It’s Party Time: The Social Life of a Military Spouse

Social involvement, to me, is essential for a chaplain’s spouse. Or any military spouse for that matter. Back in the day, some activities were “required.” Mostly those involving the base commander or other higher-ups. Today, the amount of socializing you do is up to you, but there might be some “expected” events to attend.

To support your chaplain spouse, I recommend you attend as many chapel activities and chaplain get-togethers as possible. At least get to know your fellow chaplain spouses and members of the congregations. They want to know you and love you. Many chapel-goers look at you as someone in whom they can confide.

The Minot AFB logo represents the two missions of the base — bombers and missiles.

When we lived in Minot, North Dakota, our chaplain spouses were all close friends. We exercised together; we did crafts together; we went out to lunch together. Rarely was one spouse seen without another one by her side. I’d never had that experience before that assignment, nor since.

The same goes for non-chaplain spouses. Attend as many squadron functions as you can. By getting to know other spouses in the squadron, you open up the possibilities of great friendships from people who understand your situation.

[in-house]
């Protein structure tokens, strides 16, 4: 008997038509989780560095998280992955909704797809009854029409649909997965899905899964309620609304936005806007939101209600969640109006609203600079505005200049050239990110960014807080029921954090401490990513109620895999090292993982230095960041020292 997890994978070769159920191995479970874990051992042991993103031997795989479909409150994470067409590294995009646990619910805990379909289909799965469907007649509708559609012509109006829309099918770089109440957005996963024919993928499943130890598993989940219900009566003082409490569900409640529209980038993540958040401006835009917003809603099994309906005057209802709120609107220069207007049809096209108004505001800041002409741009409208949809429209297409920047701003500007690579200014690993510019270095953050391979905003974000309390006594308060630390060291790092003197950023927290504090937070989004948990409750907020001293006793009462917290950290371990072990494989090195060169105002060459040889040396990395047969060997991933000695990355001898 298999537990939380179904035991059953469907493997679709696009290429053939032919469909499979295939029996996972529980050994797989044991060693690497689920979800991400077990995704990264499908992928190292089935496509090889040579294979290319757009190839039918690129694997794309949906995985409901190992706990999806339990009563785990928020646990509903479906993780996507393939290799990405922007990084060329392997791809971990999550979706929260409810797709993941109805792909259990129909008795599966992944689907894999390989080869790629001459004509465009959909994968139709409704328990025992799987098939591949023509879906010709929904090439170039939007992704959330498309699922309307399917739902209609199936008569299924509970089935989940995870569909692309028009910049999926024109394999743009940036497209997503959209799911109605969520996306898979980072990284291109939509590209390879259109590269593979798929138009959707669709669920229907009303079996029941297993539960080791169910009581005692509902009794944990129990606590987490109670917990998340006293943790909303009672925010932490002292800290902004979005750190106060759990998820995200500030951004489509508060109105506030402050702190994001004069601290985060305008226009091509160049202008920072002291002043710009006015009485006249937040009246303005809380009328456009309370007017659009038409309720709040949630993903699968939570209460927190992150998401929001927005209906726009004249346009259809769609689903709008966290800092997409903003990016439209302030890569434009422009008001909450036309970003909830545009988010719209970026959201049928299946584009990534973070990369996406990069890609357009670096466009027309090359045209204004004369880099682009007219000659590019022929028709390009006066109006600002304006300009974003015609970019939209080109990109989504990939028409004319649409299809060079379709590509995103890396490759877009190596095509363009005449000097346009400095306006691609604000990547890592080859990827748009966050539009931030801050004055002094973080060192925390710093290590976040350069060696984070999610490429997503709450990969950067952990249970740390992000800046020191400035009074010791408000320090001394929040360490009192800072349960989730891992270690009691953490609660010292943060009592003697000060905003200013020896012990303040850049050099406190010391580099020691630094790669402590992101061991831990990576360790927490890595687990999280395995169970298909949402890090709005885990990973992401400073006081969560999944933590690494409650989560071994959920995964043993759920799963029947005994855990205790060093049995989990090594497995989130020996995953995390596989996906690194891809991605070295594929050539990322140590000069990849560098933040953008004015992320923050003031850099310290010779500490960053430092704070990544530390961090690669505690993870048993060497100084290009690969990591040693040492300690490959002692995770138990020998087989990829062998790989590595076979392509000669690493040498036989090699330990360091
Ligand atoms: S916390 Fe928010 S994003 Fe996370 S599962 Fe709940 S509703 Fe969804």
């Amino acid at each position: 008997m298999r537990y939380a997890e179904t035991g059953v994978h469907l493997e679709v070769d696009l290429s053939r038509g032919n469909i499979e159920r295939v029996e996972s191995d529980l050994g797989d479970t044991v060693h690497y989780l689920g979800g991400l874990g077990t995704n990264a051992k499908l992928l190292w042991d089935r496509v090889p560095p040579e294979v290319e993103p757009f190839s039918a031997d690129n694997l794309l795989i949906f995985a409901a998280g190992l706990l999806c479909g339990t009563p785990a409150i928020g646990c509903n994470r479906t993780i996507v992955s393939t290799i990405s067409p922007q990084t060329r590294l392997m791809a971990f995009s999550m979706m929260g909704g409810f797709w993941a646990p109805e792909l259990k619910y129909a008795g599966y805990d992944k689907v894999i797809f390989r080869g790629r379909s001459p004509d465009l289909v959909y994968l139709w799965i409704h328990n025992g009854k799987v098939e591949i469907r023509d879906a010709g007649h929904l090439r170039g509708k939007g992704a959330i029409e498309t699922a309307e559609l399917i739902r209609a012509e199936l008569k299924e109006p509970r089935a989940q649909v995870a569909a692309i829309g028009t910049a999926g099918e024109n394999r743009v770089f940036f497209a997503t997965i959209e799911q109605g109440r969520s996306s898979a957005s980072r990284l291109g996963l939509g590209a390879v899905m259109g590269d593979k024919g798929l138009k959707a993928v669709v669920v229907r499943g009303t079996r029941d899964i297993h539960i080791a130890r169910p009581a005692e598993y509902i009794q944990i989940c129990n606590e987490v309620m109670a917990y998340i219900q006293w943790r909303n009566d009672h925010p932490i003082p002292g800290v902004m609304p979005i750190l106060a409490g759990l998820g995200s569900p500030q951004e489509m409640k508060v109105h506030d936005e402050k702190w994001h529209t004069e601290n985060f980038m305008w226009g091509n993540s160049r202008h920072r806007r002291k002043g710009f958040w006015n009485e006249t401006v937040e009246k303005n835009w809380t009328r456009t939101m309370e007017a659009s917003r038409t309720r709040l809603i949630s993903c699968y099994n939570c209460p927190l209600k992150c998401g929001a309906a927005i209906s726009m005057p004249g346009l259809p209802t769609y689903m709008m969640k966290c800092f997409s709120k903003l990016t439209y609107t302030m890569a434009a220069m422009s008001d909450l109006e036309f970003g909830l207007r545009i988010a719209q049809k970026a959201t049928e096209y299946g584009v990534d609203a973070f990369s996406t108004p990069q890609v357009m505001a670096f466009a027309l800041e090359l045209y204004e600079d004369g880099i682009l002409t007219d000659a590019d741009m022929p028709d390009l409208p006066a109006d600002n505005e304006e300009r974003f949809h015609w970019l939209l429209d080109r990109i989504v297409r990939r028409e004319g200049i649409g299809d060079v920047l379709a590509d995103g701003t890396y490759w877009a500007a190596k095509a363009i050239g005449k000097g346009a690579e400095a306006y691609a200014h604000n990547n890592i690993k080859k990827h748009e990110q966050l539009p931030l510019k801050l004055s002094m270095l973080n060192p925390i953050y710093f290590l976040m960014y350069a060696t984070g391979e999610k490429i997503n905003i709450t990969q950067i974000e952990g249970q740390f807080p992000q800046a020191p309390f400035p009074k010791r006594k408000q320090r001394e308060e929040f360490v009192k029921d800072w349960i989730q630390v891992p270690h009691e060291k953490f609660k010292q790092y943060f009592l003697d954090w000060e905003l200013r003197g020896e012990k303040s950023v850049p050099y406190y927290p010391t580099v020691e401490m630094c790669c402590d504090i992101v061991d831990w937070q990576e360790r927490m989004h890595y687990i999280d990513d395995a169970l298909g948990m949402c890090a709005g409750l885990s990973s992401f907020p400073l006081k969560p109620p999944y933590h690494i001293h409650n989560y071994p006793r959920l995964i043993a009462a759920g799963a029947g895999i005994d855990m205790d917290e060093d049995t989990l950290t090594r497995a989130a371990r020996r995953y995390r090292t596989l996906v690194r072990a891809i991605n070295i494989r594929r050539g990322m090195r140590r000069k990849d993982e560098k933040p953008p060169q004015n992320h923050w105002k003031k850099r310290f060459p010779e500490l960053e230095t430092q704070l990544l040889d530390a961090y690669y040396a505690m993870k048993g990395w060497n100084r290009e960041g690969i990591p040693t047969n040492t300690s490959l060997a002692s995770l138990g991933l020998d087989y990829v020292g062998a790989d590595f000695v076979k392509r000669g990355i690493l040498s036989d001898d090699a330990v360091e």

Squadron parties are for chaplain spouses too. As a chaplain, your spouse is assigned to different squadrons to work with, and these squadrons usually have a spouse group that you can join. I liked doing things with the units because I got to know the people the Good Chaplain talked about. At least, I knew their spouses.

18th Fighter Squadron logo, the Blue Fox.

My first experience with a squadron spouse group was at Eielson Air Force Base, near Fairbanks, Alaska. In the 90s, the Good Chaplain worked with the F-16 Squadron, the Blue Foxes. Before we were even in our house, a group of the spouses picked me up from our temporary lodging facility for an evening of fun. I had a blast and felt welcomed and accepted right away. Craziness reigned with these ladies (we were all women at that time), called the Foxy Ladies.

Be prepared for Christmas parties — lots of Christmas parties. Spouses do not need to attend each party, but they can be fun. Just beware, for the chaplain, it is often a pay-to-pray situation. The squadron, group, wing, etc. may request a prayer from the chaplain but don’t always offer to pay for his/her meal.

When we were in Minot, one Christmas season, we attended 16 Christmas parties. At one event, a Colonel asked me how we could afford all these parties because he saw us at most of the same parties he was at, and knew what he paid. The Good Chaplain was a Captain at the time and making considerably less money. We knew the season was coming up, so we set aside money just for this time of year.

As the Good Chaplain grew in rank and we aged, I chose which functions I would attend and which I would not. I always decided on the ones I knew would be the most fun.

Till next time, 

Vicki

Posted by Victoria TerrinoniJune 18, 2020Posted inMilitary SpouseTags:Eielson AFBGood ChaplainMinot AFBPartySocial LifeEditIt’s Party Time: The Social Life of a Military Spouse

Published by Victoria Terrinoni

I am an Air Force Chaplain spouse and proud of it. We recently moved from Hawaii to Mississippi for what could possibly be our final active duty adventure.

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